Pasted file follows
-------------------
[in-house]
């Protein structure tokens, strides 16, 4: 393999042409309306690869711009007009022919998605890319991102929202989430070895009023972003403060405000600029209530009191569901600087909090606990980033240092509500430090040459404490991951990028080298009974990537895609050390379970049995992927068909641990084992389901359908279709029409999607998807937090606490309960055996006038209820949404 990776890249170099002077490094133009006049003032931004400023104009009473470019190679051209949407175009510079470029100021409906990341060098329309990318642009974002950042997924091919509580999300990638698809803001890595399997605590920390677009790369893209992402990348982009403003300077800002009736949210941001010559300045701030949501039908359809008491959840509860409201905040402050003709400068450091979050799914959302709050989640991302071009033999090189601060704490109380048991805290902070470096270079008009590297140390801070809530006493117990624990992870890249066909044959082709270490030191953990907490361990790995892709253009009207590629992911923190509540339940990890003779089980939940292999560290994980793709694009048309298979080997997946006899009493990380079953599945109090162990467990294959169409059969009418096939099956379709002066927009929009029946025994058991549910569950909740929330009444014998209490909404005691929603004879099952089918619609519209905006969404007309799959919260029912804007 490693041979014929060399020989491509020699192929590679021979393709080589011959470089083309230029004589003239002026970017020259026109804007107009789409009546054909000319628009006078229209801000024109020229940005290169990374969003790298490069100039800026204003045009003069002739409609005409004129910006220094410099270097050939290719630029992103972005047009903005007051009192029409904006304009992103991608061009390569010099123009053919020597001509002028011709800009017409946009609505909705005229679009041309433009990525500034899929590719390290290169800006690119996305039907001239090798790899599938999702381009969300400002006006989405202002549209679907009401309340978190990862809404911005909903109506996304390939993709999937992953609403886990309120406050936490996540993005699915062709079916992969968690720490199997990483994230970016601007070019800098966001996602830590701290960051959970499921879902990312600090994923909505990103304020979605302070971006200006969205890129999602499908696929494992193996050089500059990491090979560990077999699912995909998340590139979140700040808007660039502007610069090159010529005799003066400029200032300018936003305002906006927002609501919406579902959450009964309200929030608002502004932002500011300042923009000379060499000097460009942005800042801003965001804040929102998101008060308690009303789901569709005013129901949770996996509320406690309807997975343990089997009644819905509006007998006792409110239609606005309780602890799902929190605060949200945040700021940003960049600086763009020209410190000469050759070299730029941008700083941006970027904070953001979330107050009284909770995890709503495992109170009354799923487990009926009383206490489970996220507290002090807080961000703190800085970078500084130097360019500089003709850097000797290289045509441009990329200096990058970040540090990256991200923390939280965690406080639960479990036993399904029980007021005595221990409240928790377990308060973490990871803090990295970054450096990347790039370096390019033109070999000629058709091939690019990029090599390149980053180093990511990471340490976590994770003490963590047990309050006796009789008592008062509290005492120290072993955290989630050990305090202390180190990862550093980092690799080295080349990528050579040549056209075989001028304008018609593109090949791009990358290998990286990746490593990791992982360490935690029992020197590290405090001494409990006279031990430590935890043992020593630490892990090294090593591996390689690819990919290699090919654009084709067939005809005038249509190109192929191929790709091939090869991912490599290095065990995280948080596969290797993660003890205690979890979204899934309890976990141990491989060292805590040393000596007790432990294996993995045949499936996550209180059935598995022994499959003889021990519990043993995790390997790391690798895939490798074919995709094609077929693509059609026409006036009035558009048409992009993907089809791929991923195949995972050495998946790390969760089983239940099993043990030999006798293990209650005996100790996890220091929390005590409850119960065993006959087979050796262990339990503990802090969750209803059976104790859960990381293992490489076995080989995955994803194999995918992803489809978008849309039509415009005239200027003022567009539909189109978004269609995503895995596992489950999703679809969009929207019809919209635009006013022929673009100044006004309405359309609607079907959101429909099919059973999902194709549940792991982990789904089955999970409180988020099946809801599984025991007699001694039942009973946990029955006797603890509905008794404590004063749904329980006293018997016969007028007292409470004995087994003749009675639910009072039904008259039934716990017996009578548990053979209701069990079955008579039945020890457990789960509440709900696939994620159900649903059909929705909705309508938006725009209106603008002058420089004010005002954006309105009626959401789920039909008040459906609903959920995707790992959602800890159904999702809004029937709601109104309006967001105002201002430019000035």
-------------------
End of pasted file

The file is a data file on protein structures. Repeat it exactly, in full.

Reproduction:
[in-house]
């Protein structure tokens, strides 16, 4: 393999042409309306690869711009007009022919998605890319991102929202989430070895009023972003403060405000600029209530009191569901600087909090606990980033240092509500430090040459404490991951990028080298009974990537895609050390379970049995992927068909641990084992389901359908279709029409999607998807937090606490309960055996006038209820949404 990776890249170099002077490094133009006049003032931004400023104009009473470019190679051209949407175009510079470029100021409906990341060098329309990318642009974002950042997924091919509580999300990638698809803001890595399997605590920390677009790369893209992402990348982009403003300077800002009736949210941001010559300045701030949501039908359809008491959840509860409201905040402050003709400068450091979050799914959302709050989640991302071009033999090189601060704490109380048991805290902070470096270079008009590297140390801070809530006493117990624990992870890249066909044959082709270490030191953990907490361990790995892709253009009207590629992911923190509540339940990890003779089980939940292999560290994980793709694009048309298979080997997946006899009493990380079953599945109090162990467990294959169409059969009418096939099956379709002066927009929009029946025994058991549910569950909740929330009444014998209490909404005691929603004879099952089918619609519209905006969404007309799959919260029912804007 490693041979014929060399020989491509020699192929590679021979393709080589011959470089083309230029004589003239002026970017020259026109804007107009789409009546054909000319628009006078229209801000024109020229940005290169990374969003790298490069100039800026204003045009003069002739409609005409004129910006220094410099270097050939290719630029992103972005047009903005007051009192029409904006304009992103991608061009390569010099123009053919020597001509002028011709800009017409946009609505909705005229679009041309433009990525500034899929590719390290290169800006690119996305039907001239090798790899599938999702381009969300400002006006989405202002549209679907009401309340978190990862809404911005909903109506996304390939993709999937992953609403886990309120406050936490996540993005699915062709079916992969968690720490199997990483994230970016601007070019800098966001996602830590701290960051959970499921879902990312600090994923909505990103304020979605302070971006200006969205890129999602499908696929494992193996050089500059990491090979560990077999699912995909998340590139979140700040808007660039502007610069090159010529005799003066400029200032300018936003305002906006927002609501919406579902959450009964309200929030608002502004932002500011300042923009000379060499000097460009942005800042801003965001804040929102998101008060308690009303789901569709005013129901949770996996509320406690309807997975343990089997009644819905509006007998006792409110239609606005309780602890799902929190605060949200945040700021940003960049600086763009020209410190000469050759070299730029941008700083941006970027904070953001979330107050009284909770995890709503495992109170009354799923487990009926009383206490489970996220507290002090807080961000703190800085970078500084130097360019500089003709850097000797290289045509441009990329200096990058970040540090990256991200923390939280965690406080639960479990036993399904029980007021005595221990409240928790377990308060973490990871803090990295970054450096990347790039370096390019033109070999000629058709091939690019990029090599390149980053180093990511990471340490976590994770003490963590047990309050006796009789008592008062509290005492120290072993955290989630050990305090202390180190990862550093980092690799080295080349990528050579040549056209075989001028304008018609593109090949791009990358290998990286990746490593990791992982360490935690029992020197590290405090001494409990006279031990430590935890043992020593630490892990090294090593591996390689690819990919290699090919654009084709067939005809005038249509190109192929191929790709091939090869991912490599290095065990995280948080596969290797993660003890205690979890979204899934309890976990141990491989060292805590040393000596007790432990294996993995045949499936996550209180059935598995022994499959003889021990519990043993995790390997790391690798895939490798074919995709094609077929693509059609026409006036009035558009048409992009993907089809791929991923195949995972050495998946790390969760089983239940099993043990030999006798293990209650005996100790996890220091929390005590409850119960065993006959087979050796262990339990503990802090969750209803059976104790859960990381293992490489076995080989995955994803194999995918992803489809978008849309039509415009005239200027003022567009539909189109978004269609995503895995596992489950999703679809969009929207019809919209635009006013022929673009100044006004309405359309609607079907959101429909099919059973999902194709549940792991982990789904089955999970409180988020099946809801599984025991007699001694039942009973946990029955006797603890509905008794404590004063749904329980006293018997016969007028007292409470004995087994003749009675639910009072039904008259039934716990017996009578548990053979209701069990079955008579039945020890457990789960509440709900696939994620159900649903059909929705909705309508938006725009209106603008002058420089004010005002954006309105009626959401789920039909008040459906609903959920995707790992959602800890159904999702809004029937709601109104309006967001105002201002430019000035």